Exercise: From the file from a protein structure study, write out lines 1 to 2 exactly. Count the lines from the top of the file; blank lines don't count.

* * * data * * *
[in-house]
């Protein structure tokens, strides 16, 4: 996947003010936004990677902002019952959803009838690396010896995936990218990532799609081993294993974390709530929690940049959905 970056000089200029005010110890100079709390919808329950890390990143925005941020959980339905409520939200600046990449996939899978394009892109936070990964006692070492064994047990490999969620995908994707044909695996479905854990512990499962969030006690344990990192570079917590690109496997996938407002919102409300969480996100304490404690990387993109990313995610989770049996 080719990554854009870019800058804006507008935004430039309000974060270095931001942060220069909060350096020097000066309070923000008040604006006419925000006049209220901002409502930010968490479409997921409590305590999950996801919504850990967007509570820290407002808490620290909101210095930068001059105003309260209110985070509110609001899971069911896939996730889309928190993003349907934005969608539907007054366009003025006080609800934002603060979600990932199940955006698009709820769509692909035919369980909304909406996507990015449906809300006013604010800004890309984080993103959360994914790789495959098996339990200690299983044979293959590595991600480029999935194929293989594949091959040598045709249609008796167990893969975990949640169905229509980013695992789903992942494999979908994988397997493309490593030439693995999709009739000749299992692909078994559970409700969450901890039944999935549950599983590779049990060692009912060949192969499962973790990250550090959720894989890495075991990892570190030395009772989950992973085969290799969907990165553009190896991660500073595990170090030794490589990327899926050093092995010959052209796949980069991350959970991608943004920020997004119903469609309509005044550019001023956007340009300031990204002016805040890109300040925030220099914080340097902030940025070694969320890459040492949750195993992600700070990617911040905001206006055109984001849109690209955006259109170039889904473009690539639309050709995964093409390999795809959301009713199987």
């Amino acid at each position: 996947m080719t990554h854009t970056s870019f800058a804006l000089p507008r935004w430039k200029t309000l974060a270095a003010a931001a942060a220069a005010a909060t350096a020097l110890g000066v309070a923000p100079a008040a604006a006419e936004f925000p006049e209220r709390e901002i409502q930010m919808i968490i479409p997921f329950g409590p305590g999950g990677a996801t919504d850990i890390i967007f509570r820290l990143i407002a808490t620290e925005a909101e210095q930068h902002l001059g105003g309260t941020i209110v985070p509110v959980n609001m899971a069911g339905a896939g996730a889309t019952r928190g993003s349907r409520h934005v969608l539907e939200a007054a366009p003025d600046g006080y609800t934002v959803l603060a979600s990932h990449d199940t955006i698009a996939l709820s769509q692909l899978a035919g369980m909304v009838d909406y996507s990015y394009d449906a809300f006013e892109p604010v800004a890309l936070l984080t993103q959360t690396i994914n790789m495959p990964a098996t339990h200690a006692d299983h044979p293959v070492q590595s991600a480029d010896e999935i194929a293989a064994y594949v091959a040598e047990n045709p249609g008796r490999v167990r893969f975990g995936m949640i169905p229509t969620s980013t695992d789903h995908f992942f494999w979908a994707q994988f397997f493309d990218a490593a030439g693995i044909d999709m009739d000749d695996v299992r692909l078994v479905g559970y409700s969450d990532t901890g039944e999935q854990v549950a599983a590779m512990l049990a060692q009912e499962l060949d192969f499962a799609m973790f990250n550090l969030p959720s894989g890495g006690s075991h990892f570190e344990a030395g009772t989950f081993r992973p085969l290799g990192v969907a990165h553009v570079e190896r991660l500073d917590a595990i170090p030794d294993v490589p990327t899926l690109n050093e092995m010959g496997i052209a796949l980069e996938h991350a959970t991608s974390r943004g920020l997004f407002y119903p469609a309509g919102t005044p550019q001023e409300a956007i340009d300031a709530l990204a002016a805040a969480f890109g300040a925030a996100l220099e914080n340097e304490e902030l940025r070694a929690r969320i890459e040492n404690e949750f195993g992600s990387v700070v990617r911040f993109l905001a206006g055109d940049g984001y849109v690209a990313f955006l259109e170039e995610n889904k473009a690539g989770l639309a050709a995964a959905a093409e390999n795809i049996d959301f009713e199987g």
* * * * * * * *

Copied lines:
[in-house]
């Protein structure tokens, strides 16, 4: 996947003010936004990677902002019952959803009838690396010896995936990218990532799609081993294993974390709530929690940049959905 970056000089200029005010110890100079709390919808329950890390990143925005941020959980339905409520939200600046990449996939899978394009892109936070990964006692070492064994047990490999969620995908994707044909695996479905854990512990499962969030006690344990990192570079917590690109496997996938407002919102409300969480996100304490404690990387993109990313995610989770049996 080719990554854009870019800058804006507008935004430039309000974060270095931001942060220069909060350096020097000066309070923000008040604006006419925000006049209220901002409502930010968490479409997921409590305590999950996801919504850990967007509570820290407002808490620290909101210095930068001059105003309260209110985070509110609001899971069911896939996730889309928190993003349907934005969608539907007054366009003025006080609800934002603060979600990932199940955006698009709820769509692909035919369980909304909406996507990015449906809300006013604010800004890309984080993103959360994914790789495959098996339990200690299983044979293959590595991600480029999935194929293989594949091959040598045709249609008796167990893969975990949640169905229509980013695992789903992942494999979908994988397997493309490593030439693995999709009739000749299992692909078994559970409700969450901890039944999935549950599983590779049990060692009912060949192969499962973790990250550090959720894989890495075991990892570190030395009772989950992973085969290799969907990165553009190896991660500073595990170090030794490589990327899926050093092995010959052209796949980069991350959970991608943004920020997004119903469609309509005044550019001023956007340009300031990204002016805040890109300040925030220099914080340097902030940025070694969320890459040492949750195993992600700070990617911040905001206006055109984001849109690209955006259109170039889904473009690539639309050709995964093409390999795809959301009713199987």